The term “fake news” gained traction during the 2016 US presidential

election and campaign cycle. Previous work on this data set identified seven

themes in fake news articles, including positions opposing or favoring groups or

individuals, conspiracy theories and racist messaging. This work analyzed hundreds of those fake news articles (N=272) in order to better understand the topics covered and stances taken. Seven main topics were identified in the articles. The majority of articles took a stance against an individual, group or topic. Among the articles that took a stance, the majority of them were pro-Trump.

Beyond Being Human: The (In)Accessibility Consequences of Modeling 
VAPAs After Human-Human Conversation

A. R. Mukkath Roy1, A. Abdolrahmani1, R. Kuber1, S. M. Branham2

1UMBC, Baltmore, MD, USA; 2UC Irvine, CA, USA

Voice-Activated Personal Assistants (VAPAs) like Amazon’s Alexa and Google Assistant have rapidly become pervasive, with users spanning from the youngest young to the oldest old of our society. However, little is known about the nascent VAPA interaction paradigm: what are the fundamental metaphors and guidelines for design, and how do they constrain potential uses and users? This poster begins to answer these questions through a qualitative document review of VAPA design guidelines published by Amazon and Google. Initial results show that human-human conversation is considered the gold standard of interaction. We present an argument that troubles this assumption by adopting a lens of accessible interface design for blind individuals. We advocate VAPA design that moves beyond being human.

Keyword-Citation-Keyword Network:A new method for Discipline Knowledge Structure Analysis

J. Wang, Q. Cheng, W. Lu

School of Information Management,Wuhan University

As an important analysis method in bibliometrics, co-word analysis is used to map knowledge domain and discover the discipline knowledge structure based on the co-occurrence relationship between keywords in articles. In view of the problem existed in the traditional methods that the importance of keywords is not distinguished by the article and the co-occurrence of keywords is limited to the same article, the citation network is combined with the co-word analysis in this paper and a Keyword-Citation-Keyword (KCK) network is constructed. Then an empirical study is conducted in the computer science domain and the Mapping Knowledge Domain is generated by Gephi. The results indicate that compared with the traditional co-word network, the proposed method not only shows a better clustering performance but also discovers the important intellectual structure.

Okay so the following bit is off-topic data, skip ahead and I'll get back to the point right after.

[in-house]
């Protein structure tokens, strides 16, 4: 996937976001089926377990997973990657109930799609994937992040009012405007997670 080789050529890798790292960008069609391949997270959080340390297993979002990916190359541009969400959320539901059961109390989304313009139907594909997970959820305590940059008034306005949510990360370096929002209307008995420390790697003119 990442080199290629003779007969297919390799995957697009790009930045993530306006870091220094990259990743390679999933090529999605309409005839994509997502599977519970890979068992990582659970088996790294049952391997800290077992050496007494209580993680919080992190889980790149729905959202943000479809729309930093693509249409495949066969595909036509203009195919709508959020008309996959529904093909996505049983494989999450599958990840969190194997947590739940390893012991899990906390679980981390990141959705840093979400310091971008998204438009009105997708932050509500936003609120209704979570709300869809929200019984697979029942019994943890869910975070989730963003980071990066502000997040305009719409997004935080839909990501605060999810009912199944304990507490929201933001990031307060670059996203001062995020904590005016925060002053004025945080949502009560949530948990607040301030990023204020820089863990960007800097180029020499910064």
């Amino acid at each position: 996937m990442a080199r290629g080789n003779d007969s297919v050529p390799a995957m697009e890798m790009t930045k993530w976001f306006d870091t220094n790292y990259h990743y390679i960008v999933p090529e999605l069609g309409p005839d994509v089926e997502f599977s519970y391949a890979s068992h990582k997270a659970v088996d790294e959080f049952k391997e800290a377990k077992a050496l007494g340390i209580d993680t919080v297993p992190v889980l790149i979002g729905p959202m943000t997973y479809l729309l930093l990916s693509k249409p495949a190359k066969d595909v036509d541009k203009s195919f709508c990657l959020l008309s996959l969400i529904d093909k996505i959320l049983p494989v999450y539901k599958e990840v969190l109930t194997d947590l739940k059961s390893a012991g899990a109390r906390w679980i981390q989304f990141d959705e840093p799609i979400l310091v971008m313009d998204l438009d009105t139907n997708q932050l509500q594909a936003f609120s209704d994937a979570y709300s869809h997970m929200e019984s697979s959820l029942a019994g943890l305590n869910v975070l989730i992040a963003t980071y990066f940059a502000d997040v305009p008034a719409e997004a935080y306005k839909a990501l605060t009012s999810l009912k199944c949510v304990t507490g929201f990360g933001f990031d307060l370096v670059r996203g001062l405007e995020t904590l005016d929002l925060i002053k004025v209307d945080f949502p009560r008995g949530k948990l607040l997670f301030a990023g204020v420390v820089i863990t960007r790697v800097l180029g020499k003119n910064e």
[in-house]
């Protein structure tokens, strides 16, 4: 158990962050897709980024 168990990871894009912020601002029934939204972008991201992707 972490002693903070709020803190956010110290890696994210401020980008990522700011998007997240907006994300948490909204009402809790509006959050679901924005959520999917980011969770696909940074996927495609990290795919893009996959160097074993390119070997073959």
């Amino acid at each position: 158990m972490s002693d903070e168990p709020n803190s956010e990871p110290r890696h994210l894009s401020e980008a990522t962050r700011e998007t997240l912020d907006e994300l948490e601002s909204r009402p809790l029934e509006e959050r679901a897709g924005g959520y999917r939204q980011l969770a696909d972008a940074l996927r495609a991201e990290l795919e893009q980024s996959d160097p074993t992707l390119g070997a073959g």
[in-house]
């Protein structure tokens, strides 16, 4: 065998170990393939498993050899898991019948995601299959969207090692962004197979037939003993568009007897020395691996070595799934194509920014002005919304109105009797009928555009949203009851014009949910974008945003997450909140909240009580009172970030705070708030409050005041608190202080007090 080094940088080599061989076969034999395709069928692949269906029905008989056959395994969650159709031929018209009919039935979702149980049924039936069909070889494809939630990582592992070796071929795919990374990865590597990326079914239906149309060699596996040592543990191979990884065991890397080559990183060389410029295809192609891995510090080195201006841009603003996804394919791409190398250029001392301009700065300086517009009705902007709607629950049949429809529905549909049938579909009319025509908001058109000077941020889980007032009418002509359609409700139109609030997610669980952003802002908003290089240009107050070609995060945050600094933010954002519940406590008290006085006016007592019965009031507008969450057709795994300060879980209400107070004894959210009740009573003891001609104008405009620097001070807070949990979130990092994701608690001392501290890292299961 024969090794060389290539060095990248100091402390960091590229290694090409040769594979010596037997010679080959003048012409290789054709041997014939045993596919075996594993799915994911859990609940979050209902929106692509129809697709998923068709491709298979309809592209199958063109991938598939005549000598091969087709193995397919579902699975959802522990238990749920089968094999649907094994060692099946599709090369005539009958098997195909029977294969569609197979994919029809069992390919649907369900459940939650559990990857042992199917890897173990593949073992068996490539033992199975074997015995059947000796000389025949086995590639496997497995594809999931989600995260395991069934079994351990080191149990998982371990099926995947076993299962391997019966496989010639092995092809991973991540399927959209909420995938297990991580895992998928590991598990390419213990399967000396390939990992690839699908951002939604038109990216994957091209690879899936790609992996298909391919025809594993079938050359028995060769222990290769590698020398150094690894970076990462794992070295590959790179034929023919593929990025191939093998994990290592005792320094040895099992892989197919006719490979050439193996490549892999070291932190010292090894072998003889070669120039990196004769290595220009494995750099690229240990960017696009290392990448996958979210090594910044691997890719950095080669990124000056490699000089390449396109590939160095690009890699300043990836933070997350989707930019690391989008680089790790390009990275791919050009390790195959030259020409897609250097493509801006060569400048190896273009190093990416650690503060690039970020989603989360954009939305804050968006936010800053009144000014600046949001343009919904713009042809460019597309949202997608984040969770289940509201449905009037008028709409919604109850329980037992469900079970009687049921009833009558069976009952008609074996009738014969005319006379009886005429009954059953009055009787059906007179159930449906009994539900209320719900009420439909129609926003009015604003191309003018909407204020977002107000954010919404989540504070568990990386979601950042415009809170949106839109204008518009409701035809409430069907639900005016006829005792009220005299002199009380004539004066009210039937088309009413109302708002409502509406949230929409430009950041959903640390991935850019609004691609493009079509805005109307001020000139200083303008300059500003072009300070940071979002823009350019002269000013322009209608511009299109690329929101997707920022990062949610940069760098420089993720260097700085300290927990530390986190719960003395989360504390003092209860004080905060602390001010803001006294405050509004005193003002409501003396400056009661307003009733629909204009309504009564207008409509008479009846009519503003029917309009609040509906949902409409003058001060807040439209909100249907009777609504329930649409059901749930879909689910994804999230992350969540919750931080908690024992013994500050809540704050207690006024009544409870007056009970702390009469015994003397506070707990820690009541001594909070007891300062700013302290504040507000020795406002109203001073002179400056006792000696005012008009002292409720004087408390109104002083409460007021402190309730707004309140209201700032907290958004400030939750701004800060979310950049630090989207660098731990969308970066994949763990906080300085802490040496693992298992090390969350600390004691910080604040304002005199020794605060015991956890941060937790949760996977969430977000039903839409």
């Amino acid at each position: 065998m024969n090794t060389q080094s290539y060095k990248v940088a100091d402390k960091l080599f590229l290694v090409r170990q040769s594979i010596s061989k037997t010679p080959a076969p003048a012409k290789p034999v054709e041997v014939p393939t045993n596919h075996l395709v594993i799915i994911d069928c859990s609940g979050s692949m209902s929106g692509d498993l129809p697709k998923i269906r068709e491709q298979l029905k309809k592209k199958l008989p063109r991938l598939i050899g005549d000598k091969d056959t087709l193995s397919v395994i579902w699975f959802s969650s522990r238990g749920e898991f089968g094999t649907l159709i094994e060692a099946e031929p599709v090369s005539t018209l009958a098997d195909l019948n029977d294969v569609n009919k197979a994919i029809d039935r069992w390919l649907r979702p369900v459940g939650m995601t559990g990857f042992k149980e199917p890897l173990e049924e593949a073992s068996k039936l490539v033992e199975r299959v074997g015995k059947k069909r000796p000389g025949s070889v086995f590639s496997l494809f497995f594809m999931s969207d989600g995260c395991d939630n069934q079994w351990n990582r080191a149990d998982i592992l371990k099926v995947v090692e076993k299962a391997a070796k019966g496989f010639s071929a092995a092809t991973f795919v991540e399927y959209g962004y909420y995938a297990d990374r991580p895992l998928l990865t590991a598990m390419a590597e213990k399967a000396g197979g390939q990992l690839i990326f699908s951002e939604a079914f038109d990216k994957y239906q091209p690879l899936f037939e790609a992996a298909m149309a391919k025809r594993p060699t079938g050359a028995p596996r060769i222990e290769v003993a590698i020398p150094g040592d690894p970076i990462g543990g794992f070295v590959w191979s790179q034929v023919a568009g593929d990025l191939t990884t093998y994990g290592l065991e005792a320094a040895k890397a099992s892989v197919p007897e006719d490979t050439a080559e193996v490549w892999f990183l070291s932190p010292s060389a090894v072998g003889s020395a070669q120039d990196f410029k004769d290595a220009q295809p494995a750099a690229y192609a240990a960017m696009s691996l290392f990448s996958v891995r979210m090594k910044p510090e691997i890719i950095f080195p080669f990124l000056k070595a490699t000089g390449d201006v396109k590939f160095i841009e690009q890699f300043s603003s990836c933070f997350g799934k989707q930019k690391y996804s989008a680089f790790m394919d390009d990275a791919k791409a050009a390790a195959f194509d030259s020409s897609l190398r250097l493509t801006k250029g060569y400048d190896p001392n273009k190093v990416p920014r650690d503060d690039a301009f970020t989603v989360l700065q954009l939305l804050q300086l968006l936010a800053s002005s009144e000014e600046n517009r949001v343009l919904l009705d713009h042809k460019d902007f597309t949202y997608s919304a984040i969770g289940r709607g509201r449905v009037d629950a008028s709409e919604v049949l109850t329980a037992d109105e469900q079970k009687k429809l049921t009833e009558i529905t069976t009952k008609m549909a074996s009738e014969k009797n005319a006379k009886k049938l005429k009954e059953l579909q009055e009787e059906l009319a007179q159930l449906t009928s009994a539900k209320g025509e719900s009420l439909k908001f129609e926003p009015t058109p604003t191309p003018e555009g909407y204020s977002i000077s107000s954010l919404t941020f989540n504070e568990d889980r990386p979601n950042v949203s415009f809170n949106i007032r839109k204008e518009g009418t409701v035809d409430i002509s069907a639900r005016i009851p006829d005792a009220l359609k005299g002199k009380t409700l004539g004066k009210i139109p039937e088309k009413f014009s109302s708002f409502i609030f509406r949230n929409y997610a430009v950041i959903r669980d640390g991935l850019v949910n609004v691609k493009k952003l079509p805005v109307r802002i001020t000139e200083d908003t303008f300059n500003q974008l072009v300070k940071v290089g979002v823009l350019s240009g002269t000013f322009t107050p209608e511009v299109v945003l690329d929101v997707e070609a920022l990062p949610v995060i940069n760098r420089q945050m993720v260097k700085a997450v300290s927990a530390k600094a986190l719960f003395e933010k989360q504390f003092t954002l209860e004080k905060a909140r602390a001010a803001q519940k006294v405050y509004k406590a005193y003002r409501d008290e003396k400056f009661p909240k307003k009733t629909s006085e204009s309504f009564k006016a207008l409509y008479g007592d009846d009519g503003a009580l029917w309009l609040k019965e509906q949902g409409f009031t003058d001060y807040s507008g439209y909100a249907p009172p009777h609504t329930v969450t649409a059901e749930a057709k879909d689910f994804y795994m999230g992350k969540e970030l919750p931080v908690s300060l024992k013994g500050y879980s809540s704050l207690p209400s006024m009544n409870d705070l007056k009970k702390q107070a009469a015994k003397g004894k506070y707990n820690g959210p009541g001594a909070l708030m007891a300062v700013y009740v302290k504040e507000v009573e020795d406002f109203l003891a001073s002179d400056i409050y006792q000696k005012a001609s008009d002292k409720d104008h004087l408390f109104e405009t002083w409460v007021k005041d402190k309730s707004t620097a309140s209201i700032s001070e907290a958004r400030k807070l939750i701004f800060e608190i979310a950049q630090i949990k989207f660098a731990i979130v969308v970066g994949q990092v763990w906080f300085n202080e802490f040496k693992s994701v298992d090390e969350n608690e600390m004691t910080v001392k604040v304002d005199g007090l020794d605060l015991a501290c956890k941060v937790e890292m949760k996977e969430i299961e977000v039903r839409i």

Engagement in Facebook learning groups

T. Gazit

Bar-Ilan University, Israel

Facebook groups have become a popular tool and are often used for educational purposes. In the current study, a Facebook learning group was created as a sup-port to a course in the university with the participation of the students and the management of the researcher, in order to better understand what makes the stu-dents be more or less engaged in the group. By the end of the semester, 44 stu-dents have answered an open question in an online questionnaire about their en-gagement. Their answers were analyzed into six factors behind active engagement or lurking in the Facebook learning group: getting help with the learning material, the quality of the group leader's response, students’ sense that they were not cop-ing alone with the difficulties of the material, the group's interactive nature, the prizes and the gameplay and accessibility. This action research shed a light on the students’ motivation to participate actively in learning Facebook groups and en-rich their learning experience.